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We've used the product rule to calculate some derivatives.

Â We've even seen a proof using limits, but there's still this nagging question,

Â why? For instance, why is there this + sign in the product rule? I mean, really,

Â with all those chiastic laws, the limit of a sum is the sum of the limits, limit

Â of products is the product of limits, you'd probably think the derivative of a

Â product is the product of the derivatives, I mean, you think that if

Â you differentiated a product, it'd just be the product of the derivatives.

Â No, that's not how products work.

Â What happens when you wiggle the terms in a product? We can explore this

Â numerically, so play around with this.

Â I've got a number a and another number b, and I'm multiplying them together to get

Â some new number, ab. initially, I've said a=2 and b=3, so

Â ab=6. But now I can wiggle the terms and see

Â how that affects the output. So what if I take a and move it from 2 to

Â 2.1? Well, that affects the output, the output is now 6.3.

Â Conversely what if I move that back down and I move b from 3 to 3.1? Well, that

Â makes the output from 6 to now 6.2. The deal here is that wiggling the input

Â affects the output by a magnitude that's related to the size of the other number,

Â right? When I went from 2 to 2.1, the output was affected by about three times

Â as much, the 3. When I moved the 3 from a 3 to a 3.1, the

Â output was affected by about two times as much and these affects add together.

Â What if I simultaneously move a from 2 to 2.1 and move b from 3 to 3.1, then the

Â output is 6.51, which is close to 6.5 which is what you guessed the answer

Â would be if you just add together these effects.

Â We can see the same thing geometrically. Geometrically, the product is really

Â measuring an area. So let me start with a rectangle of base

Â f(x) and height g(x). The product of f(x) and g(x) is then the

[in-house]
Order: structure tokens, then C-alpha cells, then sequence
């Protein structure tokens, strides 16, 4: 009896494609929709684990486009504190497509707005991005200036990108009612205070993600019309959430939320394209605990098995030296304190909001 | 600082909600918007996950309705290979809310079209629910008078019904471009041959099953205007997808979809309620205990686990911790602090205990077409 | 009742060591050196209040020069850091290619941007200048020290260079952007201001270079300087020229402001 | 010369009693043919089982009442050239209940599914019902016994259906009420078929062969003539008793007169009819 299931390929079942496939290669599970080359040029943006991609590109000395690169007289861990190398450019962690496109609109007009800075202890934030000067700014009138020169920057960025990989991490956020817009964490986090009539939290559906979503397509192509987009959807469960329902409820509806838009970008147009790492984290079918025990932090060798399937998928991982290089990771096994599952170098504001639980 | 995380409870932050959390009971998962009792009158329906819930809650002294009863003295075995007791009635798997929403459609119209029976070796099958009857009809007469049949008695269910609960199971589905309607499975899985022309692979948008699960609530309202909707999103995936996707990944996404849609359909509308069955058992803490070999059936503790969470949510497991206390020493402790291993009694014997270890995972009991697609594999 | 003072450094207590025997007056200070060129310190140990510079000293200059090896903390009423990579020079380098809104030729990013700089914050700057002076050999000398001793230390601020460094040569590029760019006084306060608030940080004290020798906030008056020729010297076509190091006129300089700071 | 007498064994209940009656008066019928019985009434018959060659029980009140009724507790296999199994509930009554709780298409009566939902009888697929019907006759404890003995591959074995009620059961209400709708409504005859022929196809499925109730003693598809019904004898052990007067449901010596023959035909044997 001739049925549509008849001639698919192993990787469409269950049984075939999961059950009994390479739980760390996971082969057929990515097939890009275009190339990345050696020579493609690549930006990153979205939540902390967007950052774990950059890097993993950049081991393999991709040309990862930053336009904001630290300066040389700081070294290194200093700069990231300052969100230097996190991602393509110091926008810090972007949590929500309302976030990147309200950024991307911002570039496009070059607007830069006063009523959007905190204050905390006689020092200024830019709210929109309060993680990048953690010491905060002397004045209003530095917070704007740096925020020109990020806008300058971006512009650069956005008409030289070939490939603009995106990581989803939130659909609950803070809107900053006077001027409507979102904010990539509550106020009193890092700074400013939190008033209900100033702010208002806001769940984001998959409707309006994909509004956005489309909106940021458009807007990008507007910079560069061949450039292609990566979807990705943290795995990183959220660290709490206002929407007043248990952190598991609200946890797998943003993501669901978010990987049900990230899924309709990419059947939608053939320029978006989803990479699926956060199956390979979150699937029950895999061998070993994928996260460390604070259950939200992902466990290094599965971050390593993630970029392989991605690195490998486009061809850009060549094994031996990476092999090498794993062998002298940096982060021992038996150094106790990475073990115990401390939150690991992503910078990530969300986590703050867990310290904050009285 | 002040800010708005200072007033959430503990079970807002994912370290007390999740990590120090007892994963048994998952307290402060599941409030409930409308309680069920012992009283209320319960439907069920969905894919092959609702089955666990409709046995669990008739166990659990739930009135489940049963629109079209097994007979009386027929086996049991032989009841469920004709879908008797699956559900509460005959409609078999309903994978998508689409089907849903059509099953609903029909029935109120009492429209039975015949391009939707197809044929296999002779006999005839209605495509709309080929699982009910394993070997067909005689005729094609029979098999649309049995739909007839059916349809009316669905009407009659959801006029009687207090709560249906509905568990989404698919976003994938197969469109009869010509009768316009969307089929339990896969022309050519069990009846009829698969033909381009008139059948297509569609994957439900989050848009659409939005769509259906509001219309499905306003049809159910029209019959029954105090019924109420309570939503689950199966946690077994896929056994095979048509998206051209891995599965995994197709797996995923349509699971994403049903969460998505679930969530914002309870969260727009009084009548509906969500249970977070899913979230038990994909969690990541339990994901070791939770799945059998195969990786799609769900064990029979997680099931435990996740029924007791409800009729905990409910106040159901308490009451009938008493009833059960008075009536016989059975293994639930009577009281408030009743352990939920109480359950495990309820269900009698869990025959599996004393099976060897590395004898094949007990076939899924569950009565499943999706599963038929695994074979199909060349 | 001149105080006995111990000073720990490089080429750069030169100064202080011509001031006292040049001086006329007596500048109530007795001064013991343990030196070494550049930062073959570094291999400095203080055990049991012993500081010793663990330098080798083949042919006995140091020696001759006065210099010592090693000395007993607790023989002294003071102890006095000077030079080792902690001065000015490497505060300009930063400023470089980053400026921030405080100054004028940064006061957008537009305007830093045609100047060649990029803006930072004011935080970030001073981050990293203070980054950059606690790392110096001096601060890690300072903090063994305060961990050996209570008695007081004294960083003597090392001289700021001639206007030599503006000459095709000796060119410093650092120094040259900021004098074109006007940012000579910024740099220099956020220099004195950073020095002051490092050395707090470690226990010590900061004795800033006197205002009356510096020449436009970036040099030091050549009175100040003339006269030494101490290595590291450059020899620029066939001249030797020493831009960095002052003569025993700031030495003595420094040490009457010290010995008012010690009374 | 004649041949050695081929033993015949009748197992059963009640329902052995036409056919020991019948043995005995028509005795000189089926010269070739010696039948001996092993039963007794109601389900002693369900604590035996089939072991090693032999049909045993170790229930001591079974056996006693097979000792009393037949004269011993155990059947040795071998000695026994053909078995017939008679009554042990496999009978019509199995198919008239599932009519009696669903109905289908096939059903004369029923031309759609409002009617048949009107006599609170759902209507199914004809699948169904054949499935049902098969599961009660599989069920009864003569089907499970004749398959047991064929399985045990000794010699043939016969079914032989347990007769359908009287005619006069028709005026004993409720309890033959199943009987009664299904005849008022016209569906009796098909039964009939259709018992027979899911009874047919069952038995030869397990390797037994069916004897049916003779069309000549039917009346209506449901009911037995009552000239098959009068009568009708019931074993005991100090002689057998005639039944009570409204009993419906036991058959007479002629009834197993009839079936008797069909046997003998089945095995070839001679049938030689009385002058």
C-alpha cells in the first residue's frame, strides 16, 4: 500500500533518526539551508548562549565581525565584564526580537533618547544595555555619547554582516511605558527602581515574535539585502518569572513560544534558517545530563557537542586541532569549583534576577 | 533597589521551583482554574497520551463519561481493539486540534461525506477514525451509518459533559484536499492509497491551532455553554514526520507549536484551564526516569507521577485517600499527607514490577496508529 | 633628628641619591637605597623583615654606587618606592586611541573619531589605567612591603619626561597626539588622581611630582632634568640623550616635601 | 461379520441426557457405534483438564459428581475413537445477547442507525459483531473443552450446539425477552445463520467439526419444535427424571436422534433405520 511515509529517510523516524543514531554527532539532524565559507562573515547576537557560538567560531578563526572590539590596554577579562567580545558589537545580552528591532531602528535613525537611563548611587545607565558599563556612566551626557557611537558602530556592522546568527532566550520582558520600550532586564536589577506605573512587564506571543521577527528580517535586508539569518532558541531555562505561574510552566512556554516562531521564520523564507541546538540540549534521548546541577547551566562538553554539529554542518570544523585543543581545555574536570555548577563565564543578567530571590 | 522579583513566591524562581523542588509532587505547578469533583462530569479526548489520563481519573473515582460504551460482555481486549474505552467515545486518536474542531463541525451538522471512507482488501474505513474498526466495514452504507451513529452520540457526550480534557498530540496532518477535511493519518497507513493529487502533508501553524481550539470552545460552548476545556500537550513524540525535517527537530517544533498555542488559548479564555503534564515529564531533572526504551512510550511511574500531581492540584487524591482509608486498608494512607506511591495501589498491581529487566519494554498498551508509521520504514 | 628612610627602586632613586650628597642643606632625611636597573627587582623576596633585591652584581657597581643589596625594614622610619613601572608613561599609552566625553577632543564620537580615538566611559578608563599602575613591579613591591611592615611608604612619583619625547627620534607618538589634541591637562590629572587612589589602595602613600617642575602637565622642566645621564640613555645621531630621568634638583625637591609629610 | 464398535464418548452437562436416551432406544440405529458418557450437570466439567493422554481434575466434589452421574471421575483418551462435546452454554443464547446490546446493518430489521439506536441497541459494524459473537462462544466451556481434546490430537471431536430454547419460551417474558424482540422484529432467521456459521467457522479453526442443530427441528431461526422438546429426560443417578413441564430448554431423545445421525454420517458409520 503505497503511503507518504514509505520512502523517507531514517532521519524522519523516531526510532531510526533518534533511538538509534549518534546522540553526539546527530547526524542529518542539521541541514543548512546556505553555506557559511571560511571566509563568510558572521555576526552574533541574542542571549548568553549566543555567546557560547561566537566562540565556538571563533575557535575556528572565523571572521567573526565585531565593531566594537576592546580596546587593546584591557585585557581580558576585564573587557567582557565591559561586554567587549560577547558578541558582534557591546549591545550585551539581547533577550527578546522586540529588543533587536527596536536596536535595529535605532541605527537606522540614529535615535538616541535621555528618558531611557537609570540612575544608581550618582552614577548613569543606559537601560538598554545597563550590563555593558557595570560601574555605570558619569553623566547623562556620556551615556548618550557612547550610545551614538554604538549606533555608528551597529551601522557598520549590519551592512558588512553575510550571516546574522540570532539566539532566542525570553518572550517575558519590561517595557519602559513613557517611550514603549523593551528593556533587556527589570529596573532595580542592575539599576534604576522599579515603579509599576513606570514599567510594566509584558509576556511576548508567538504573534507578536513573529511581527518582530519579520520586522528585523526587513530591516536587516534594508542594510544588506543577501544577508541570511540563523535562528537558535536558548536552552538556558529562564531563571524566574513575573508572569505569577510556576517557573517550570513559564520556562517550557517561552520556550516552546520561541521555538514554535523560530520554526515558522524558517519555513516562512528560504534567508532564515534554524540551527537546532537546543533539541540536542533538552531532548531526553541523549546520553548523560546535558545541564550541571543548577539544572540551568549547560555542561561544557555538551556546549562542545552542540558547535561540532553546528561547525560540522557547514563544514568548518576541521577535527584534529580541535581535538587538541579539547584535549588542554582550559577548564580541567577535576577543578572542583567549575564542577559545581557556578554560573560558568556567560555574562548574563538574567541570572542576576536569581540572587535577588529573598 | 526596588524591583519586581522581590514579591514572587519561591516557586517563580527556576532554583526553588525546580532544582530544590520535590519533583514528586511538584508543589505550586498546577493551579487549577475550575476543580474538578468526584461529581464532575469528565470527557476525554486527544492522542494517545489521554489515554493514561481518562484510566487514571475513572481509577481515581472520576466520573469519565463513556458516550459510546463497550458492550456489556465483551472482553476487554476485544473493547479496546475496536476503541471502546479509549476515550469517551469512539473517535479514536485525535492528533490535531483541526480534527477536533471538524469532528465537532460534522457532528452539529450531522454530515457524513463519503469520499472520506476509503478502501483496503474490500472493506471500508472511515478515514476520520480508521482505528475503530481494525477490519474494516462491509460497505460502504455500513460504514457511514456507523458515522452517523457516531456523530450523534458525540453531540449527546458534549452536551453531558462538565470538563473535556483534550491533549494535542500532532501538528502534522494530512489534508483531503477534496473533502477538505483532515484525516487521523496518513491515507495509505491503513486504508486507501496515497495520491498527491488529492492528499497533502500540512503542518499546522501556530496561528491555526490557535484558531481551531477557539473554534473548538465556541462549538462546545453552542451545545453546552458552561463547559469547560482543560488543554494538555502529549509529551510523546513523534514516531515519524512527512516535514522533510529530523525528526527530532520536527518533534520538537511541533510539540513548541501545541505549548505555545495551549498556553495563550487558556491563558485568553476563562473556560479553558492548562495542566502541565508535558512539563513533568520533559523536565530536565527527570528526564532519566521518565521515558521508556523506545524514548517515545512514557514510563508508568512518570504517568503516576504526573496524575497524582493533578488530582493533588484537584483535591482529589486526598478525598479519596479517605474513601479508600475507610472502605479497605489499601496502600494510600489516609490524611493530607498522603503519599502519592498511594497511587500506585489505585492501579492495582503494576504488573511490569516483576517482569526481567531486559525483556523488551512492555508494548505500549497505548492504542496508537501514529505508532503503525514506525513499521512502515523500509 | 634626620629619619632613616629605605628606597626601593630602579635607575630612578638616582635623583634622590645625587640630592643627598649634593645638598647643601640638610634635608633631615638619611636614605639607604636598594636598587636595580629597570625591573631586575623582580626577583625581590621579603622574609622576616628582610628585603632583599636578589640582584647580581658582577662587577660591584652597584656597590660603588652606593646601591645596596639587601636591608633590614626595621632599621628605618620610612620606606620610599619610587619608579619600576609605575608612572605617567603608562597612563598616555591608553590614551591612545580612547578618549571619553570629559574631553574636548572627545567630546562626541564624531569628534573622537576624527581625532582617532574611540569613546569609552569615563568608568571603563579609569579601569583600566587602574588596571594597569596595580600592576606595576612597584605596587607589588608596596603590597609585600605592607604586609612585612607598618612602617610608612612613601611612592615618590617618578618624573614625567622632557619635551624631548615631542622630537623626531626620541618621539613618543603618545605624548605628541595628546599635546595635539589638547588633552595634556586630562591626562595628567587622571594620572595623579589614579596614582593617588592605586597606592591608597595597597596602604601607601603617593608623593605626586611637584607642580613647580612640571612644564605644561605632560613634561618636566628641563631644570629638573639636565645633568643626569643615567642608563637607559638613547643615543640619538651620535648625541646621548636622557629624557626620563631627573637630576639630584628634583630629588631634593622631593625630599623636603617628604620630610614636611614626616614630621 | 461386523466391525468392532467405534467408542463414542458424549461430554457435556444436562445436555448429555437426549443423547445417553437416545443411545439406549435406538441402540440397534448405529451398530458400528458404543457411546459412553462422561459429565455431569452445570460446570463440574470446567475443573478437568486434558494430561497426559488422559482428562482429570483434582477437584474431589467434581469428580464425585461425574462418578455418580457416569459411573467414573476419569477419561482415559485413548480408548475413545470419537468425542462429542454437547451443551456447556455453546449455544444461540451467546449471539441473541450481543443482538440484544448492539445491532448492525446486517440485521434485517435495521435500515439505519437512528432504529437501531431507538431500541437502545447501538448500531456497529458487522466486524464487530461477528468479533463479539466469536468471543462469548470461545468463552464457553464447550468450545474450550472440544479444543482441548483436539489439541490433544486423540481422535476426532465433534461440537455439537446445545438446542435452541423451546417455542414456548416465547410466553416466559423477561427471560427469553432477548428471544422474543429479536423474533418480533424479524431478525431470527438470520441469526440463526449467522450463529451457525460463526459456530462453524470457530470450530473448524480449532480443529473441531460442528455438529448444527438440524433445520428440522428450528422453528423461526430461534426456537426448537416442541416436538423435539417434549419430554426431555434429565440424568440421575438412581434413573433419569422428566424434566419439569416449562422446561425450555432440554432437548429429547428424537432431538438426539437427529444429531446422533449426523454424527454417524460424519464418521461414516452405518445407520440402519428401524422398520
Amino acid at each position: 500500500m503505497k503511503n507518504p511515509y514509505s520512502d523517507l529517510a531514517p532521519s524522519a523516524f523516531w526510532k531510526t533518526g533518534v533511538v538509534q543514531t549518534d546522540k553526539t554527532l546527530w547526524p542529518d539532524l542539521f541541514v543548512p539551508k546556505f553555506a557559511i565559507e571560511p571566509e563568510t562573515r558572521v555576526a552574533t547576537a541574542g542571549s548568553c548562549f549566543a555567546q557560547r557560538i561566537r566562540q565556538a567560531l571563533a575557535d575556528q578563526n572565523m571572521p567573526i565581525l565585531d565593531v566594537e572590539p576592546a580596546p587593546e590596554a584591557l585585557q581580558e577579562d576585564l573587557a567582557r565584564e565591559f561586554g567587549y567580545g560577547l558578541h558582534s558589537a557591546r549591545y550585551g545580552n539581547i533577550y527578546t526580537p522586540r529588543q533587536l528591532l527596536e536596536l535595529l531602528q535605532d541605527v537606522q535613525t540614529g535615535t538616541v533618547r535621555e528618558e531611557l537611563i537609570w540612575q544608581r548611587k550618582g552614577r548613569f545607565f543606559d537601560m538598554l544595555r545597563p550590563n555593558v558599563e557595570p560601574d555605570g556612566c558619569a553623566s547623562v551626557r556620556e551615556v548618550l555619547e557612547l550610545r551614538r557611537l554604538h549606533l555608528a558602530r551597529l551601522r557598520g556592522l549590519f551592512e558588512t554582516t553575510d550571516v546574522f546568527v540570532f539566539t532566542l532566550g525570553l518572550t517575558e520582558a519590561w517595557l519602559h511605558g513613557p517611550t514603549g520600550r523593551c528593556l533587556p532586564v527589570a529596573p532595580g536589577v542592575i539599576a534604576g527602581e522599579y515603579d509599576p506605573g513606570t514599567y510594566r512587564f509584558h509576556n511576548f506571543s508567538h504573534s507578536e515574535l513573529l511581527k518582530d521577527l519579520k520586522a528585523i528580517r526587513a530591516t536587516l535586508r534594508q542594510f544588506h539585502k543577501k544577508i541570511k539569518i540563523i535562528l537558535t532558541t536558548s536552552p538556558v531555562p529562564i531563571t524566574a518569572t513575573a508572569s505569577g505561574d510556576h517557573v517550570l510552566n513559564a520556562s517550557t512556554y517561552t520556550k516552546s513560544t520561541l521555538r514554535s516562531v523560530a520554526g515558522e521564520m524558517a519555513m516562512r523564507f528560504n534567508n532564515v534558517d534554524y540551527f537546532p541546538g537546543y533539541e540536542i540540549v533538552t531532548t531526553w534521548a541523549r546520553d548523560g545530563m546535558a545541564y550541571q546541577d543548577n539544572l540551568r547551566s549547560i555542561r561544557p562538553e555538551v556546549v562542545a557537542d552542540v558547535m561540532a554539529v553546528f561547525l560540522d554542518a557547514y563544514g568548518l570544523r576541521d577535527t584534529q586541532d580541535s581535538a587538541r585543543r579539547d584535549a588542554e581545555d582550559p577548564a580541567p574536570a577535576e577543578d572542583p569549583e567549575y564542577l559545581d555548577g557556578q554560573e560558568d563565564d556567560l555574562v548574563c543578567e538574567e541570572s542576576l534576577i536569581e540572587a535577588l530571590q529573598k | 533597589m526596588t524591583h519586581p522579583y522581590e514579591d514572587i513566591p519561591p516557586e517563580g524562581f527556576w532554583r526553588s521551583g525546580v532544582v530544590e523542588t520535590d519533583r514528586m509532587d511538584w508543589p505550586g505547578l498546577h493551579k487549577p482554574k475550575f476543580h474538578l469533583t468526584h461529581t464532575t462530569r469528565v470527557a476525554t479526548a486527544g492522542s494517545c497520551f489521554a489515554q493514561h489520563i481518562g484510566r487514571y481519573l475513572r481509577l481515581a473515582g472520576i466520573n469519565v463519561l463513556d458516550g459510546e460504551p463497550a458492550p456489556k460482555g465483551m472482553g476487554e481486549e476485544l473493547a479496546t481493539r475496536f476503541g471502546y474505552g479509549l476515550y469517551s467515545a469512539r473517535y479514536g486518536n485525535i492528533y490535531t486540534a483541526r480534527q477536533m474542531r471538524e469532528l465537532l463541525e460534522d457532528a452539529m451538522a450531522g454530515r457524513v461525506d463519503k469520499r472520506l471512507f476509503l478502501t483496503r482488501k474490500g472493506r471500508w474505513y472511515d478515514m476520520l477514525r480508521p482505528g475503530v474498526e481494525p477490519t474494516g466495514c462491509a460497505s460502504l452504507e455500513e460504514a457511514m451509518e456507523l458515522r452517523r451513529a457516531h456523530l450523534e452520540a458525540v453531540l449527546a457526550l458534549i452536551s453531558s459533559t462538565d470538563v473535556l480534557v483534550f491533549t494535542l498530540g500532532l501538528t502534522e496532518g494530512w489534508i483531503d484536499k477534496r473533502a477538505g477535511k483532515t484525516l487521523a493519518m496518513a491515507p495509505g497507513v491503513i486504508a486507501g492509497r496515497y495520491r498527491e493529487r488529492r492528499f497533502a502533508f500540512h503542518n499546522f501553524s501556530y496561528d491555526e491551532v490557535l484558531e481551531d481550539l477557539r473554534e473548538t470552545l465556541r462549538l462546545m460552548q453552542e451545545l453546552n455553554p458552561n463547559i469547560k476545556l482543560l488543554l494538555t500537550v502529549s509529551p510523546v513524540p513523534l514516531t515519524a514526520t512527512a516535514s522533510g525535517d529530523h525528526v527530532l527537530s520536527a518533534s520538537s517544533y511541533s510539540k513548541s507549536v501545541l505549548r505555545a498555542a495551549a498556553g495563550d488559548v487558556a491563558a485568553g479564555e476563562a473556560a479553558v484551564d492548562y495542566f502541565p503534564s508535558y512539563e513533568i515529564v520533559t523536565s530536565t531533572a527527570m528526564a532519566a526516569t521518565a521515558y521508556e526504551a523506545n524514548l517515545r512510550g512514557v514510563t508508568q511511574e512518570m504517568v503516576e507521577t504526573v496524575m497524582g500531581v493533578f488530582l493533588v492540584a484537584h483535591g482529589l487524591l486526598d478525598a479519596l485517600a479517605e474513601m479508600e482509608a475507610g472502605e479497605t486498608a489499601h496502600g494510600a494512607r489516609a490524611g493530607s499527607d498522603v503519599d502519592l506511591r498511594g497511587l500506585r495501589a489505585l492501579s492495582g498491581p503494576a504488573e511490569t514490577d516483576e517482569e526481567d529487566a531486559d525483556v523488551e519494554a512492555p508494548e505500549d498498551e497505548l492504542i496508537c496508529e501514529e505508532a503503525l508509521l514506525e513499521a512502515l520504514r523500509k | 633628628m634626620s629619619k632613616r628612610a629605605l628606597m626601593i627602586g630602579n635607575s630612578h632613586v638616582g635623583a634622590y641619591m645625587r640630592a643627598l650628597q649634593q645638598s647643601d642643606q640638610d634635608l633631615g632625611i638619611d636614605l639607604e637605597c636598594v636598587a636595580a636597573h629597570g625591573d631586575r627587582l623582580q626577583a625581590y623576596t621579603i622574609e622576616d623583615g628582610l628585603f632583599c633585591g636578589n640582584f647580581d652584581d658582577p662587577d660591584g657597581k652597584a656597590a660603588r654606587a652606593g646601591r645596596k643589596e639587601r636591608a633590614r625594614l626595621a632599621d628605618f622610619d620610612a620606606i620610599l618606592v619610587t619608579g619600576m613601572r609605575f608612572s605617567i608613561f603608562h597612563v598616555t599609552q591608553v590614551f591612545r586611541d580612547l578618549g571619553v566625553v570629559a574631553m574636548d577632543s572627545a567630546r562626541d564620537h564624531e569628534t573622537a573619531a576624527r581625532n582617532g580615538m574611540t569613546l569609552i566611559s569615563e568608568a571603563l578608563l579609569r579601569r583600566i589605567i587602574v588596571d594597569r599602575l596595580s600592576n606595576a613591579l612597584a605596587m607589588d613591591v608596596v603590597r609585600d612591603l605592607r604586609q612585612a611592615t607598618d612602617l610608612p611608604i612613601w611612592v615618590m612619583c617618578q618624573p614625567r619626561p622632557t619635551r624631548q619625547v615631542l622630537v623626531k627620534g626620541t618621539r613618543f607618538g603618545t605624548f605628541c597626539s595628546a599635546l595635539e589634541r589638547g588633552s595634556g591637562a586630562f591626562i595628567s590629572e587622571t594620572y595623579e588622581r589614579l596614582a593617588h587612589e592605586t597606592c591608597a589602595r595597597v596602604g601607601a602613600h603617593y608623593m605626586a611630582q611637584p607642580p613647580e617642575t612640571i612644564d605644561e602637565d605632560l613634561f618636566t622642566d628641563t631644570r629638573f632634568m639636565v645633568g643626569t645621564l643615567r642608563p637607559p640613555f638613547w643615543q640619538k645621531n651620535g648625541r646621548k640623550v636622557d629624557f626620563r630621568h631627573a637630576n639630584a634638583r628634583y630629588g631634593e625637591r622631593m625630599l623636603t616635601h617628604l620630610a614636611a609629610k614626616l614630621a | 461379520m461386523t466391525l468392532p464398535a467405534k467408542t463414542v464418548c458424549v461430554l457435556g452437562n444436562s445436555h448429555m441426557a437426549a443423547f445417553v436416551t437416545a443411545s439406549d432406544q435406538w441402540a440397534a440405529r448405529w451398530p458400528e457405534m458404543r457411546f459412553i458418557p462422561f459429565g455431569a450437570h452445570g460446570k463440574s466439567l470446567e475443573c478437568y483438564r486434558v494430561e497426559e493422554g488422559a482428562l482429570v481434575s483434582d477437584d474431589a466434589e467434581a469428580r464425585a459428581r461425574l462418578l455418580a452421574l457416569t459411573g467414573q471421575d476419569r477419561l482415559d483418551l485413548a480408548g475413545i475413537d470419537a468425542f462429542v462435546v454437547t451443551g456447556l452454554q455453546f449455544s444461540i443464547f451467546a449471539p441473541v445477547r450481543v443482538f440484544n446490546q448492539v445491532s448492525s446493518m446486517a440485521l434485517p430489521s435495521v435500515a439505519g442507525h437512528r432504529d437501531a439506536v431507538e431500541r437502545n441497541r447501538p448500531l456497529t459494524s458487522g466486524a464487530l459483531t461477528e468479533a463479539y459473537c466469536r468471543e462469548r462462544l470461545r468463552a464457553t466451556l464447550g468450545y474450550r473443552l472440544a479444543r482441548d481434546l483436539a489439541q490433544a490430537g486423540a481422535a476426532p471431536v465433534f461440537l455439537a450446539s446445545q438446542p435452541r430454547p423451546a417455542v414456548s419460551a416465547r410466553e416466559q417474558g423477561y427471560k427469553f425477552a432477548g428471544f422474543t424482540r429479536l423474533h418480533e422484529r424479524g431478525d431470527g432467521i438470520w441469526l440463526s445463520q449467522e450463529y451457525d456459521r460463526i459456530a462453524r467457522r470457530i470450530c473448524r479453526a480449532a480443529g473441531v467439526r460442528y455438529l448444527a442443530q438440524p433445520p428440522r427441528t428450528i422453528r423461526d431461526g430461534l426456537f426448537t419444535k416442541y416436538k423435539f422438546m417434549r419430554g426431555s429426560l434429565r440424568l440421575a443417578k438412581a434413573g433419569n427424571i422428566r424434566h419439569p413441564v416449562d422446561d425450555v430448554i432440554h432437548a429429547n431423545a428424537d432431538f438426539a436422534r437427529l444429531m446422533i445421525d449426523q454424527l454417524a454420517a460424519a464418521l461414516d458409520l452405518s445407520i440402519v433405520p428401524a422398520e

Â area of this rectangle. Now, I want to know how this area is

Â affected when I wiggle from x to say x+h. So lets suppose that I do that.

Â Let's suppose that I slightly change the size of the rectangle, so that now the

Â base isn't f(x) anymore, it's f(x+h) and the height isn't g(x) any more, it's

Â g(x+h). Now, how does the area change when the

Â input goes from x to x+h? Well, that's exactly just computing this

Â area and this L-shaped region here. I can do that approximately.

Â I actually know how much the base changes approximately, by using the derivative,

Â right? What's this length here approximately? Well, the derivative of f

Â at x times the input change is an approximation to how much the output

Â changes when I go from x to (x+h). So this distance is approximately f prime

Â of x times h. Same deal over here.

Â When the input goes from x to x+h, the output is changed by approximately the

Â derivative times the input change, so this length here is about g prime of x

Â times h. Now, I'm trying to compute the area of

Â this L-shaped region to figure out how the area, the product changes when I go

Â from x to x+h. Let me cut this L-shaped region up into

Â three pieces. This corner piece is pretty small, so I'm

Â going to end up disregarding that corner piece.

Â but let's just look at these two big pieces here.

Â This piece here is a rectangle and what's its area? Well, its base is f(x) and its

Â height is g prime of x times h. So the area of this piece, is f(x) times

Â g prime of x times h. What's the area of this rectangle over

Â here? Well, its base is f prime of x times h and its height is g(x), so the

Â area of this piece is f prime of x g of x times h Now, I want to know how did the

Â area change when I went from x to x+h? Well, that's pretty close to the, the sum

Â of these two rectangles. So the change in area is about f of x

Â times g prime of x times h plus f prime of x times g of x times h.

Â The derivative is the ratio of output change, which is about this, to input

Â change, which in this case is h. I went from x to x+h.

Â So now, I can cancel these h's, and what I'm left with is f of x times g

Â prime of x plus f prime x times g of x. That's the product rule.

Â That's the change in the area of this rectangle when I went from x to x+h

Â divided by how much I changed the input h.

Â The power rule isn't something that we just made up.

Â It's not some sort of sinister calculus plot designed to turn your mathematical

Â dreams into nightmares. This rule, the product rule, arises for

Â understandable reasons. If you wiggle one of the terms in a

Â product, the effect on the product has to do with the size of the other term.

Â You add together these two effects and then you have some idea as to how the

Â product changes based on how the terms change.

Â This is more than just a rule to memorize.

Â It's more that just a algorithm to apply. The product rule is telling you something

Â deep about how a product is effected when it's terms are changed.

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